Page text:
Bone Graft Types for Teeth
Multiple modalities are available to increase the bone quantity in areas where dental implant placement is desired. Most bone grafting materials are derived from bone that is harvested from either a human or an animal source. In addition to using actual bone, synthetic grafting materials may also be employed.
The type of bone grafting material chosen depends upon a number of factors including the type of surgery being performed, the age and medical history of the patient, and the quantity and quality of existing bone. A vast majority of bone grafts performed specifically for the placement of dental implants incorporate the use of either freeze-dried cadaver bone or bone transferred from within the patient’s own body.
Bone Graft Surgery for Dental Implants
Insufficient bone quantity is an obstacle to implant placement and is often the result of periodontal disease, bony defects, bone resorption after tooth removal, injury, or trauma. Bone grafting is a surgical procedure that restores both bone height and width when the patient lacks sufficient bone to properly support a dental implant in all dimensions.
Bone grafting for implants makes a big difference in the long-term success rates of dental implants and allows fixed restorations to be placed in areas where removable prosthetics were formerly the only restorative option.
Bone Grafting Dental Procedure
Bone grafting is a separate, adjunctive surgical procedure with its own unique procedure code. To avoid the need for a second surgical entry specifically for graft placement, it is often performed in conjunction with other surgical procedures or extractions. For most implant cases, the type of grafting we are talking about performing is ridge augmentation.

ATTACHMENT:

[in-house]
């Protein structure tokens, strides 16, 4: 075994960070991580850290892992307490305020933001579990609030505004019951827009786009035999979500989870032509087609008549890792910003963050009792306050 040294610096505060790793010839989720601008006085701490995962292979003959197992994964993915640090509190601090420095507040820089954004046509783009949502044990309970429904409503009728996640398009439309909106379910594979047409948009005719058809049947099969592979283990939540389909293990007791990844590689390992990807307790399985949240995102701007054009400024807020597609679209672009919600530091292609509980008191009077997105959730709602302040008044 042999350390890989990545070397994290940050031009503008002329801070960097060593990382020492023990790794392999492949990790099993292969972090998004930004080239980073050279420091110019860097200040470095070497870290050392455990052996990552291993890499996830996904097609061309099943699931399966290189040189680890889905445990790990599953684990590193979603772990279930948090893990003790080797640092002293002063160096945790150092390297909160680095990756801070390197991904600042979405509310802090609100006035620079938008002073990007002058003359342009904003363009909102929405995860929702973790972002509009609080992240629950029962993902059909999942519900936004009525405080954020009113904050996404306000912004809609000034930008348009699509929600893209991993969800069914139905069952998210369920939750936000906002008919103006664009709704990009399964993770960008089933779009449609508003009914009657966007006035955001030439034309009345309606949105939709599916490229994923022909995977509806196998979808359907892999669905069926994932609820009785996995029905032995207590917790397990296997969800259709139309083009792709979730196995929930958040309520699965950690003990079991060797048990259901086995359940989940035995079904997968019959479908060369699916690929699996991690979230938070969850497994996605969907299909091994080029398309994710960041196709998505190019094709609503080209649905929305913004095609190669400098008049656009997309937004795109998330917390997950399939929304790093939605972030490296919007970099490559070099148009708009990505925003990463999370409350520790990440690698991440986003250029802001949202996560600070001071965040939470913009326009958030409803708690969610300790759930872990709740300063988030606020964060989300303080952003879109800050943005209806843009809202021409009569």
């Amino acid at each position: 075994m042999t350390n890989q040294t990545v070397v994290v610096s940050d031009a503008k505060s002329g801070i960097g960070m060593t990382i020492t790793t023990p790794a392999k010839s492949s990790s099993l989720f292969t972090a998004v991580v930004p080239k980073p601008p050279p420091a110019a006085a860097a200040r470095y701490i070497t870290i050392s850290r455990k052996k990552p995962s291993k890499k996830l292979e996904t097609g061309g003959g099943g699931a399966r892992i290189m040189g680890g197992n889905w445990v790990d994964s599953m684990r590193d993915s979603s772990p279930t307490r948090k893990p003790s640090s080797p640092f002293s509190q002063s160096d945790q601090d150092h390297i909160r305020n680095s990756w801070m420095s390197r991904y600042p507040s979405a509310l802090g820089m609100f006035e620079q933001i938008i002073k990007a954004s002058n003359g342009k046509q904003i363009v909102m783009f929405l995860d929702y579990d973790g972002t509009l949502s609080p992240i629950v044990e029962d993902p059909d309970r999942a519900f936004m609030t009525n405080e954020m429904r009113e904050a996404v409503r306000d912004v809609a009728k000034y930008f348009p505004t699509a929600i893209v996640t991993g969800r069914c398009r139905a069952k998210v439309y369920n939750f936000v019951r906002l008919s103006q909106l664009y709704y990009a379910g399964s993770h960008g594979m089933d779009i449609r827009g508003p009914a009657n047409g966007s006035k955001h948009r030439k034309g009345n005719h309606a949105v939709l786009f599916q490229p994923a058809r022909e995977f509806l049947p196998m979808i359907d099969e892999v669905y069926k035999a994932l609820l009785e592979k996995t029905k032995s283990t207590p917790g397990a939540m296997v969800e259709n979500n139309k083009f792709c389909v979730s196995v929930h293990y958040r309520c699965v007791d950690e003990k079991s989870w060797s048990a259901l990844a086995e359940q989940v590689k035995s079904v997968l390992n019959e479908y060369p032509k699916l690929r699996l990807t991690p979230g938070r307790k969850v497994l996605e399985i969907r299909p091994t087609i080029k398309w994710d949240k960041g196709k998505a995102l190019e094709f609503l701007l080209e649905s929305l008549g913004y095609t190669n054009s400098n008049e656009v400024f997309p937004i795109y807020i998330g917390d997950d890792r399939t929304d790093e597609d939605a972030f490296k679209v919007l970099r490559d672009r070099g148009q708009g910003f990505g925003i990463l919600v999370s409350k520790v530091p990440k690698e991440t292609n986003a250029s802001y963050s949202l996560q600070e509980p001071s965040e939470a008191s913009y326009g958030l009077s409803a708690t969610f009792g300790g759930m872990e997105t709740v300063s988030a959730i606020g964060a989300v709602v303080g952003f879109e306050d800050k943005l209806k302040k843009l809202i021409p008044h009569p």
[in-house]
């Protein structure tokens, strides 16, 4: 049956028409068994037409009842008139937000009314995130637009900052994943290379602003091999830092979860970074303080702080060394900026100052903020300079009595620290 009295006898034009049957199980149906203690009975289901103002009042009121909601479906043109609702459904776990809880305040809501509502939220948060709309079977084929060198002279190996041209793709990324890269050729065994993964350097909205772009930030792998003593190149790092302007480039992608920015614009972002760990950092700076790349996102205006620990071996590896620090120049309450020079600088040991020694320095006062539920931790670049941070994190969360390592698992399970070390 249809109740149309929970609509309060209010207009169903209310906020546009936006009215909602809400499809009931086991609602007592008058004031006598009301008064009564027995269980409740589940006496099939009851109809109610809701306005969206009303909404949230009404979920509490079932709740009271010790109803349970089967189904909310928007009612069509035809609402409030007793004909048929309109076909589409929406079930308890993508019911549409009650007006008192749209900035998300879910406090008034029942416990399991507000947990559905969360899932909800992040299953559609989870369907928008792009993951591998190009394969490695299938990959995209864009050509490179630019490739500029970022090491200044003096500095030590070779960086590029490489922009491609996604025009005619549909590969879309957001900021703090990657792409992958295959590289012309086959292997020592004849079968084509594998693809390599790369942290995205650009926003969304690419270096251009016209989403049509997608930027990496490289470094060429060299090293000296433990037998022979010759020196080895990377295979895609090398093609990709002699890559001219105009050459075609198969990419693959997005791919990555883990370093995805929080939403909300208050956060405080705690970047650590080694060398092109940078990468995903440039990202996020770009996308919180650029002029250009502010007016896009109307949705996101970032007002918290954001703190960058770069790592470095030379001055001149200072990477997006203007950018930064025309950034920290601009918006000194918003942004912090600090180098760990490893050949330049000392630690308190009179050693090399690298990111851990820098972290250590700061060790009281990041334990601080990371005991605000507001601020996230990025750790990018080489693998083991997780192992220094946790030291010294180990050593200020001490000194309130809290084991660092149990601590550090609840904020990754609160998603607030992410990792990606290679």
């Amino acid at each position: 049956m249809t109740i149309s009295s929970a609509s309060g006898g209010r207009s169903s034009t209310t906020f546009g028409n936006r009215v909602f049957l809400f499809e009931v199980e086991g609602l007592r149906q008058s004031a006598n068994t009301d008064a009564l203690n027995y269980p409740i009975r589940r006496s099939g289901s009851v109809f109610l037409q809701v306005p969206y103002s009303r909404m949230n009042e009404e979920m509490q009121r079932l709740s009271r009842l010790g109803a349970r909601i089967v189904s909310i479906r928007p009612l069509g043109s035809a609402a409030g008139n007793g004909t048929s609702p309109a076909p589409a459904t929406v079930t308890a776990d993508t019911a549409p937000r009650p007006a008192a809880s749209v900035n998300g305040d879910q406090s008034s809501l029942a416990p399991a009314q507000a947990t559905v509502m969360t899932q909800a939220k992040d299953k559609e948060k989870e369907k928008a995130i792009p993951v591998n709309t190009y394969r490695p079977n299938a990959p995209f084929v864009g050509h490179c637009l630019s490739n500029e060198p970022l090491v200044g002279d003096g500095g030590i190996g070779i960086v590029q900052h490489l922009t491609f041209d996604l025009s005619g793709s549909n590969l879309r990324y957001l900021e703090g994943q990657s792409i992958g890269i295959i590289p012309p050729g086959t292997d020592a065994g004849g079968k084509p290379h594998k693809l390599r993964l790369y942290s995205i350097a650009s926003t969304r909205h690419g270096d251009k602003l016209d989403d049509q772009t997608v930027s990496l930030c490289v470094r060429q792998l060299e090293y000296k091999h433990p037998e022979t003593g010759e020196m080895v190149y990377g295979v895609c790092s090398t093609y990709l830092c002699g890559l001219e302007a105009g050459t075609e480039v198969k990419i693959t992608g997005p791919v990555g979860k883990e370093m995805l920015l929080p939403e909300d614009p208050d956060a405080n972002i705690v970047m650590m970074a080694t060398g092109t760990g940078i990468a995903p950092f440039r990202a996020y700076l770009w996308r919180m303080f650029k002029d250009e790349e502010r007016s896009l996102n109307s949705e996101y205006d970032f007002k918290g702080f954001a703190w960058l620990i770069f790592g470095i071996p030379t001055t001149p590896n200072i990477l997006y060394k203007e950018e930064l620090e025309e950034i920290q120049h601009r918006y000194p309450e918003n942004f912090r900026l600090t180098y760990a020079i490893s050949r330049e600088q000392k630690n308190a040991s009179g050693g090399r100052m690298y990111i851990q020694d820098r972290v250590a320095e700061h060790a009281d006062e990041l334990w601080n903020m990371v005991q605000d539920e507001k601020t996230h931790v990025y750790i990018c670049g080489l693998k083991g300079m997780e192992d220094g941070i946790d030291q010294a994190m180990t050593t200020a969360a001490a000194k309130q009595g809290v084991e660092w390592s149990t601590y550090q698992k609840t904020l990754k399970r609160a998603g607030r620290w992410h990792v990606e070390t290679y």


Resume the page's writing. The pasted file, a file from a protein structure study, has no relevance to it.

When bone loss has occurred in the upper posterior region, the maxillary sinuses are often positioned very near the crest of the alveolus. Augmenting bone in this area involves displacing the sinus membrane upward via a sinus lift. This type of procedure adds grafted bone that increases the distance between the floor of the sinus and the crest of the ridge, thus allowing for implant placement into solid bone.
How Does Bone Grafting Work?
Bone grafting is possible because the bone has the ability to regenerate itself completely if provided the space and structure on which to grow. The process of bone grafting has less to do with the actual type of graft material chosen and more to do with stimulating the patient’s own body to form and lay down new bone growth. The bone grafting material is present to act as a framework for the development of new bone growth, filling in voids and defects as the new bone matures.
How Is Bone Grafting Done?
The patient is anesthetized via a local anesthetic. The dental surgeon incises the tissue to access the area of treatment. Existing bone is prepared by removal of the periosteum and roughening the surrounding bone which stimulates bleeding. Small holes may be created in the existing bone that encourage bone repair and growth factors to flow to the area via the patient’s blood supply.
Typically, bone fragments in a matrix of sterile saline are used to supplement the missing bone and create a framework for new bone growth to occur. Depending upon the location, a resorbable collagen membrane may be used to help stabilize the graft for the first few days after surgery, until the body’s healing response creates a stable, clotted mass.
Many surgeons choose to over-contour the graft to account for expected shrinkage as new bone forms and heals. Once the graft material is in place, the gum tissue is sutured to keep everything stabilized.